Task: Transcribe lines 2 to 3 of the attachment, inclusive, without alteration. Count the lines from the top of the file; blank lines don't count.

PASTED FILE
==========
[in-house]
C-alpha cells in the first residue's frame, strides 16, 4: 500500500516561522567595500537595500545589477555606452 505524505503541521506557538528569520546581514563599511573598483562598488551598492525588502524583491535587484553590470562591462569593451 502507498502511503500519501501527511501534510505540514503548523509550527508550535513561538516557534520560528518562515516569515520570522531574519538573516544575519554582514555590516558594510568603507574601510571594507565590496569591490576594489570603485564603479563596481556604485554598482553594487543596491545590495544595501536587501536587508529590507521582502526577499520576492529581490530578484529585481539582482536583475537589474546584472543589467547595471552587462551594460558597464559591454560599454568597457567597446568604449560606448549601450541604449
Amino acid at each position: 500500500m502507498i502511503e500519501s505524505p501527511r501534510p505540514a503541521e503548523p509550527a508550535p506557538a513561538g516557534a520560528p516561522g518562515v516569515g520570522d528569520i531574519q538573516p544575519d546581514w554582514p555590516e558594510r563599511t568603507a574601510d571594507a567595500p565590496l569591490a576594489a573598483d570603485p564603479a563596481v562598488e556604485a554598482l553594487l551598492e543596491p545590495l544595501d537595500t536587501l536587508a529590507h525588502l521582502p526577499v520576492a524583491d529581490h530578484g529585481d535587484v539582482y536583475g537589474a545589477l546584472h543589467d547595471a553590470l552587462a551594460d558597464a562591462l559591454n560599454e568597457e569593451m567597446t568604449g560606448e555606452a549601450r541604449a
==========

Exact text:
C-alpha cells in the first residue's frame, strides 16, 4: 500500500516561522567595500537595500545589477555606452 505524505503541521506557538528569520546581514563599511573598483562598488551598492525588502524583491535587484553590470562591462569593451 502507498502511503500519501501527511501534510505540514503548523509550527508550535513561538516557534520560528518562515516569515520570522531574519538573516544575519554582514555590516558594510568603507574601510571594507565590496569591490576594489570603485564603479563596481556604485554598482553594487543596491545590495544595501536587501536587508529590507521582502526577499520576492529581490530578484529585481539582482536583475537589474546584472543589467547595471552587462551594460558597464559591454560599454568597457567597446568604449560606448549601450541604449
Amino acid at each position: 500500500m502507498i502511503e500519501s505524505p501527511r501534510p505540514a503541521e503548523p509550527a508550535p506557538a513561538g516557534a520560528p516561522g518562515v516569515g520570522d528569520i531574519q538573516p544575519d546581514w554582514p555590516e558594510r563599511t568603507a574601510d571594507a567595500p565590496l569591490a576594489a573598483d570603485p564603479a563596481v562598488e556604485a554598482l553594487l551598492e543596491p545590495l544595501d537595500t536587501l536587508a529590507h525588502l521582502p526577499v520576492a524583491d529581490h530578484g529585481d535587484v539582482y536583475g537589474a545589477l546584472h543589467d547595471a553590470l552587462a551594460d558597464a562591462l559591454n560599454e568597457e569593451m567597446t568604449g560606448e555606452a549601450r541604449a